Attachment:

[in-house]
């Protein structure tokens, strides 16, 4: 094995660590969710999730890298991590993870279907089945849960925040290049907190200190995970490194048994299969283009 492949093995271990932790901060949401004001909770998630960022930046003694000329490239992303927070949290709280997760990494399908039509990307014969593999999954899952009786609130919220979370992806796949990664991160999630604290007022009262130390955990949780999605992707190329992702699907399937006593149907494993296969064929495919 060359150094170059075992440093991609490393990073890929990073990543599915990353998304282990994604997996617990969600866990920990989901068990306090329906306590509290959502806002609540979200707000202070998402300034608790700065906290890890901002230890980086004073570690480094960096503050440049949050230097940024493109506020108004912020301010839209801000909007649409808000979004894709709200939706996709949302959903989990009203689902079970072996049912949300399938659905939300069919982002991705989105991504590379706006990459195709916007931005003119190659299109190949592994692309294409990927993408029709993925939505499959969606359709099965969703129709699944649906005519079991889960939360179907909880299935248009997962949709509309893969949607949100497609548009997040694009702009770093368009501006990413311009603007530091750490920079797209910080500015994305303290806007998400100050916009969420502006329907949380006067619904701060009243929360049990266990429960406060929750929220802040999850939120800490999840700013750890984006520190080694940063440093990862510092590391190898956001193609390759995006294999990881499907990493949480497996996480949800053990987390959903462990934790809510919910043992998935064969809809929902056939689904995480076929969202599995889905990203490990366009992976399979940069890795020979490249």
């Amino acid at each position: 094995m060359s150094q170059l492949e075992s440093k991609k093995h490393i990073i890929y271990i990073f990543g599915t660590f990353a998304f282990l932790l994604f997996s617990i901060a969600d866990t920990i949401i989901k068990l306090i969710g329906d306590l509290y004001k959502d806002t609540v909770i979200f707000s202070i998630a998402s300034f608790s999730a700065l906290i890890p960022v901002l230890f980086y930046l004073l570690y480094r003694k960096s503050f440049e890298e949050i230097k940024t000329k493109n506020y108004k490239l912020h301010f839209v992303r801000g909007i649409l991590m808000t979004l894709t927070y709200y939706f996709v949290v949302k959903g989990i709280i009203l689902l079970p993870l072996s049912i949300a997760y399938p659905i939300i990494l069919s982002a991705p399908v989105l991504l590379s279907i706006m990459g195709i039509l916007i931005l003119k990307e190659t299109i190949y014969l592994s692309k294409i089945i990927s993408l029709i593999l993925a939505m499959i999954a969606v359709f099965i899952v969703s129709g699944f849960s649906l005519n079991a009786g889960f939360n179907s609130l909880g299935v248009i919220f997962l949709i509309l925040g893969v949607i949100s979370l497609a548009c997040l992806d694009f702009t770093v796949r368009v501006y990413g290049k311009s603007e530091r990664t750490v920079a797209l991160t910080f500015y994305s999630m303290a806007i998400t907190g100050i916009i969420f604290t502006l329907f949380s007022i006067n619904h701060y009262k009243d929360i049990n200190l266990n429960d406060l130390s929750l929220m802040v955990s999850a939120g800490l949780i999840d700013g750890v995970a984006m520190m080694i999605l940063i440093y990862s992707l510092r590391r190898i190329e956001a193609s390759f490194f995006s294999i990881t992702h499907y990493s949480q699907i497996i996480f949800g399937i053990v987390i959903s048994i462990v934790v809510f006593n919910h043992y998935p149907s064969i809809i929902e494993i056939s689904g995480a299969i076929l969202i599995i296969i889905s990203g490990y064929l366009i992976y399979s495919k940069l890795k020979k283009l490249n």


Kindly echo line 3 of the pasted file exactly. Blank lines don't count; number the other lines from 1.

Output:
């Amino acid at each position: 094995m060359s150094q170059l492949e075992s440093k991609k093995h490393i990073i890929y271990i990073f990543g599915t660590f990353a998304f282990l932790l994604f997996s617990i901060a969600d866990t920990i949401i989901k068990l306090i969710g329906d306590l509290y004001k959502d806002t609540v909770i979200f707000s202070i998630a998402s300034f608790s999730a700065l906290i890890p960022v901002l230890f980086y930046l004073l570690y480094r003694k960096s503050f440049e890298e949050i230097k940024t000329k493109n506020y108004k490239l912020h301010f839209v992303r801000g909007i649409l991590m808000t979004l894709t927070y709200y939706f996709v949290v949302k959903g989990i709280i009203l689902l079970p993870l072996s049912i949300a997760y399938p659905i939300i990494l069919s982002a991705p399908v989105l991504l590379s279907i706006m990459g195709i039509l916007i931005l003119k990307e190659t299109i190949y014969l592994s692309k294409i089945i990927s993408l029709i593999l993925a939505m499959i999954a969606v359709f099965i899952v969703s129709g699944f849960s649906l005519n079991a009786g889960f939360n179907s609130l909880g299935v248009i919220f997962l949709i509309l925040g893969v949607i949100s979370l497609a548009c997040l992806d694009f702009t770093v796949r368009v501006y990413g290049k311009s603007e530091r990664t750490v920079a797209l991160t910080f500015y994305s999630m303290a806007i998400t907190g100050i916009i969420f604290t502006l329907f949380s007022i006067n619904h701060y009262k009243d929360i049990n200190l266990n429960d406060l130390s929750l929220m802040v955990s999850a939120g800490l949780i999840d700013g750890v995970a984006m520190m080694i999605l940063i440093y990862s992707l510092r590391r190898i190329e956001a193609s390759f490194f995006s294999i990881t992702h499907y990493s949480q699907i497996i996480f949800g399937i053990v987390i959903s048994i462990v934790v809510f006593n919910h043992y998935p149907s064969i809809i929902e494993i056939s689904g995480a299969i076929l969202i599995i296969i889905s990203g490990y064929l366009i992976y399979s495919k940069l890795k020979k283009l490249n």